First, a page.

Cabaret - performed December 1995
By John Kander, Joe Masteroff & Fred Ebb
Performed with the kind permission of Musicscope
Director - Dennis Murfitt
|Master of Ceremonies (EMCEE)||Andy Dyer|
|Clifford Bradshaw||Christopher Mason|
|Ernst Ludwig||Adrian Bolton|
|Customs Officer||Peter Crotty|
|Fraulein Schneider||Val Taylor|
|Fraulein Kost||Thema Rayment|
|Herr Schultz||Bob Wheatley|
|Telephone Girl||Liz Butler|
|Sally Bowles||Sarah McCarthy|
|Two Ladies||Linda Gatt
|German Sailors||Dave Jeffries
|Two Nazis||Derek Butcher
|Kit-Kat Girls||Jo Simons
|Frau Kruger||Jane Cousins|
|Frau Wendel||Jenny Glayzer|
Andy Dyer has got the part exactly right, brilliantly evoking Berlin during its most decadent, seedy and beguiling period,
and he plays the role with the confidence and power it demands. At the other end of the social scale,
Val Taylor is simply superb as the lonely yet pragmatic Fraulein Schneider, drifting through life with a
resignation as poignant as it is profound. Taylor excels herself again and again in the show, she displays an
acting ability and presence which is rarely seen in professional provincial theatre, let alone amateur, and
it is a pleasure to watch her.
The rest of the cast deal with their parts extremely competently, and although almost everyone lies in the shadow of Dyer and Taylor - talent is clearly abundant here. It's true that the music is slightly inadequate simply because lack of volume - when Sarah MacCarthy belts out the title number one really longs for a pit-band - but in fact the piano and drums of Patience Ling and Paul Scott seem more fitting to some of the more serious numbers.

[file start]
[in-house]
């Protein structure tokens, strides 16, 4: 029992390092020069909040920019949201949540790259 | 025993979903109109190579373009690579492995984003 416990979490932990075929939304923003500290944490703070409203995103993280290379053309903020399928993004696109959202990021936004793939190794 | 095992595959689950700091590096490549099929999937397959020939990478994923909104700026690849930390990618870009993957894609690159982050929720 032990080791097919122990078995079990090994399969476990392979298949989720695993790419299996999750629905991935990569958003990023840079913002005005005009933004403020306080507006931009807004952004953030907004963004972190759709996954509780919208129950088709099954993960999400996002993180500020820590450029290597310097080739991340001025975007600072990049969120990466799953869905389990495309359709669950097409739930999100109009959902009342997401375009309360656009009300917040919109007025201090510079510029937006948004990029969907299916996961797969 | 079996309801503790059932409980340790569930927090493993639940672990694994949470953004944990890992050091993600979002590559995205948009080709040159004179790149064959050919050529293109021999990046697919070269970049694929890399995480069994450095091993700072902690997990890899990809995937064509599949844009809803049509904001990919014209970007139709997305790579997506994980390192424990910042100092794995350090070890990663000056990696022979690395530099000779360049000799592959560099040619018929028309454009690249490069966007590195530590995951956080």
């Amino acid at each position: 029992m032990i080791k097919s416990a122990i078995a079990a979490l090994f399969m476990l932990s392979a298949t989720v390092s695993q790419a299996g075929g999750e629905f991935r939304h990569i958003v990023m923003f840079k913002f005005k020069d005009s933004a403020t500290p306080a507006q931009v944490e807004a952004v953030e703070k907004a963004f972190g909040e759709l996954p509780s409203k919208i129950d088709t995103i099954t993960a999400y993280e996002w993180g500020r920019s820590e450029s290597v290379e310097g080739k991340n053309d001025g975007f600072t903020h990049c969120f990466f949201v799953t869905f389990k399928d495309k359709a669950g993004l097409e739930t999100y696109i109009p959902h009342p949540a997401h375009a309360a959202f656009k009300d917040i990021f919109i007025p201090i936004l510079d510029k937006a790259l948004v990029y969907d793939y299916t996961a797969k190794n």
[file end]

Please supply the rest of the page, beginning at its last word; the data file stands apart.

All in all, Manifest have shown that which is so often lacking in Amateur dramatics; here is a show where the participants have focused on the entirety of the theatrical experience, not just their own role within it. Various talents have come together, fitted in with each other and provided cracking entertainment.
Vintage show worth repeating
THE Manifest theatre Group has celebrated the tenth anniversary of its own theatre in Manningtree
with a vintage production.
Under the direction of Dennis Murfitt, one of the founder members, the group decided to repeat Cabaret,
their first musical and one of their most popular shows.
Playing to packed houses all week, the group again displayed all the fine qualities for which it has rightly
Set in Germany before the start of the Third Reich, the story has a little of everything – drama, romance, pathos and comedy, with the added bonus of 21 musical numbers. The sight of Nazi Salutes may have stirred unwanted memories for older members of the audience but the backcloth of racial tensions would have had chill message for everyone, bearing in mind Bosnia and tribal conflicts in Africa.
There were powerful performances from Andy Dyer, Christopher Mason, Val Taylor, Bob Wheatley and Sarah McCarthy,
ably back by Adrian Bolton, Thelma Rayment and a bevy of beauties.
The only complaint would be the numerous scene changes, which ended to break the flow of the action.